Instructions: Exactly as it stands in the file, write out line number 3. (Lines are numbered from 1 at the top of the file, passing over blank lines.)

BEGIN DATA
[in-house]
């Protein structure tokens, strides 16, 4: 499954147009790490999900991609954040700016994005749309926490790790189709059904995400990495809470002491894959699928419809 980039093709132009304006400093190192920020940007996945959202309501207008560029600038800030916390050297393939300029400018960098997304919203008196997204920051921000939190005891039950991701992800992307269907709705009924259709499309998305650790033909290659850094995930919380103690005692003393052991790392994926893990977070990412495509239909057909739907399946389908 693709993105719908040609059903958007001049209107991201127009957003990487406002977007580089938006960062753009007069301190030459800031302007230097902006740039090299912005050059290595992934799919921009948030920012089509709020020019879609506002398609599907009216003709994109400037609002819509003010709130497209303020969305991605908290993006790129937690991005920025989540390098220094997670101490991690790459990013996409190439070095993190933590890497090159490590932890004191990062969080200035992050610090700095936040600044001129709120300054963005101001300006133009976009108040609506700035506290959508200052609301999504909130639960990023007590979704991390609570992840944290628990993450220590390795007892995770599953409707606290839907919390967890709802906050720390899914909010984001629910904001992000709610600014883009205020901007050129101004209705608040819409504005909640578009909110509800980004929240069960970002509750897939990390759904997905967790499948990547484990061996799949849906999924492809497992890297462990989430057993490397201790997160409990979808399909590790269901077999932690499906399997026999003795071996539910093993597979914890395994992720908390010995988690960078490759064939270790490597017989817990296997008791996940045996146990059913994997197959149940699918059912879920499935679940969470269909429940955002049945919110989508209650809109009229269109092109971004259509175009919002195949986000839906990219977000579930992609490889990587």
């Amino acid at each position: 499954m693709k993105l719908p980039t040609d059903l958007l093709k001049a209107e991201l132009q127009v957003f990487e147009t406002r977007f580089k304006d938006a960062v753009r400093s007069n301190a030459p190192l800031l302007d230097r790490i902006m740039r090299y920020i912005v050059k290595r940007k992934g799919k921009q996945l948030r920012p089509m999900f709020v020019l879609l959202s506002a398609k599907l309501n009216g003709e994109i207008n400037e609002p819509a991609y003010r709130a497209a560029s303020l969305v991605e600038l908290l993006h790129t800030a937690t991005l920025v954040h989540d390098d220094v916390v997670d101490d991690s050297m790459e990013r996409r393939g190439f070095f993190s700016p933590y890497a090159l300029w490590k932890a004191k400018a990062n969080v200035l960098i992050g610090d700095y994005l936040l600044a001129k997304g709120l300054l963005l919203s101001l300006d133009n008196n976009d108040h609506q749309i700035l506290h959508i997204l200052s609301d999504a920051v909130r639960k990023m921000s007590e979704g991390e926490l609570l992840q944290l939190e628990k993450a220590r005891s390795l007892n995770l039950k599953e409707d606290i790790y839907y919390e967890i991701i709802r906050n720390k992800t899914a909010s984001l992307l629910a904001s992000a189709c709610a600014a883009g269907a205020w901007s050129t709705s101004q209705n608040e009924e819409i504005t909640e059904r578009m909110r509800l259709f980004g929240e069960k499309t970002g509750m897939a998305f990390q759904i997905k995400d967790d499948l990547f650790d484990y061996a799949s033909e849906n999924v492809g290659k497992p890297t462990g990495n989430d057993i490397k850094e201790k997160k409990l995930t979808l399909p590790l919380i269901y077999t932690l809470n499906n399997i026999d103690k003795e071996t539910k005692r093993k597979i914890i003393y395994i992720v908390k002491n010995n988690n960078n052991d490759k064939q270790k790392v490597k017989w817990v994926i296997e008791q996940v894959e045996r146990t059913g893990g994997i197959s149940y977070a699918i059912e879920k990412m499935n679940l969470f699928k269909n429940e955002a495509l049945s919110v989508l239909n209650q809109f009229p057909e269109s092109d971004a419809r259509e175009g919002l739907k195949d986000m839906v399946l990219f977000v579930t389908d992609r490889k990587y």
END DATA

């Amino acid at each position: 499954m693709k993105l719908p980039t040609d059903l958007l093709k001049a209107e991201l132009q127009v957003f990487e147009t406002r977007f580089k304006d938006a960062v753009r400093s007069n301190a030459p190192l800031l302007d230097r790490i902006m740039r090299y920020i912005v050059k290595r940007k992934g799919k921009q996945l948030r920012p089509m999900f709020v020019l879609l959202s506002a398609k599907l309501n009216g003709e994109i207008n400037e609002p819509a991609y003010r709130a497209a560029s303020l969305v991605e600038l908290l993006h790129t800030a937690t991005l920025v954040h989540d390098d220094v916390v997670d101490d991690s050297m790459e990013r996409r393939g190439f070095f993190s700016p933590y890497a090159l300029w490590k932890a004191k400018a990062n969080v200035l960098i992050g610090d700095y994005l936040l600044a001129k997304g709120l300054l963005l919203s101001l300006d133009n008196n976009d108040h609506q749309i700035l506290h959508i997204l200052s609301d999504a920051v909130r639960k990023m921000s007590e979704g991390e926490l609570l992840q944290l939190e628990k993450a220590r005891s390795l007892n995770l039950k599953e409707d606290i790790y839907y919390e967890i991701i709802r906050n720390k992800t899914a909010s984001l992307l629910a904001s992000a189709c709610a600014a883009g269907a205020w901007s050129t709705s101004q209705n608040e009924e819409i504005t909640e059904r578009m909110r509800l259709f980004g929240e069960k499309t970002g509750m897939a998305f990390q759904i997905k995400d967790d499948l990547f650790d484990y061996a799949s033909e849906n999924v492809g290659k497992p890297t462990g990495n989430d057993i490397k850094e201790k997160k409990l995930t979808l399909p590790l919380i269901y077999t932690l809470n499906n399997i026999d103690k003795e071996t539910k005692r093993k597979i914890i003393y395994i992720v908390k002491n010995n988690n960078n052991d490759k064939q270790k790392v490597k017989w817990v994926i296997e008791q996940v894959e045996r146990t059913g893990g994997i197959s149940y977070a699918i059912e879920k990412m499935n679940l969470f699928k269909n429940e955002a495509l049945s919110v989508l239909n209650q809109f009229p057909e269109s092109d971004a419809r259509e175009g919002l739907k195949d986000m839906v399946l990219f977000v579930t389908d992609r490889k990587y």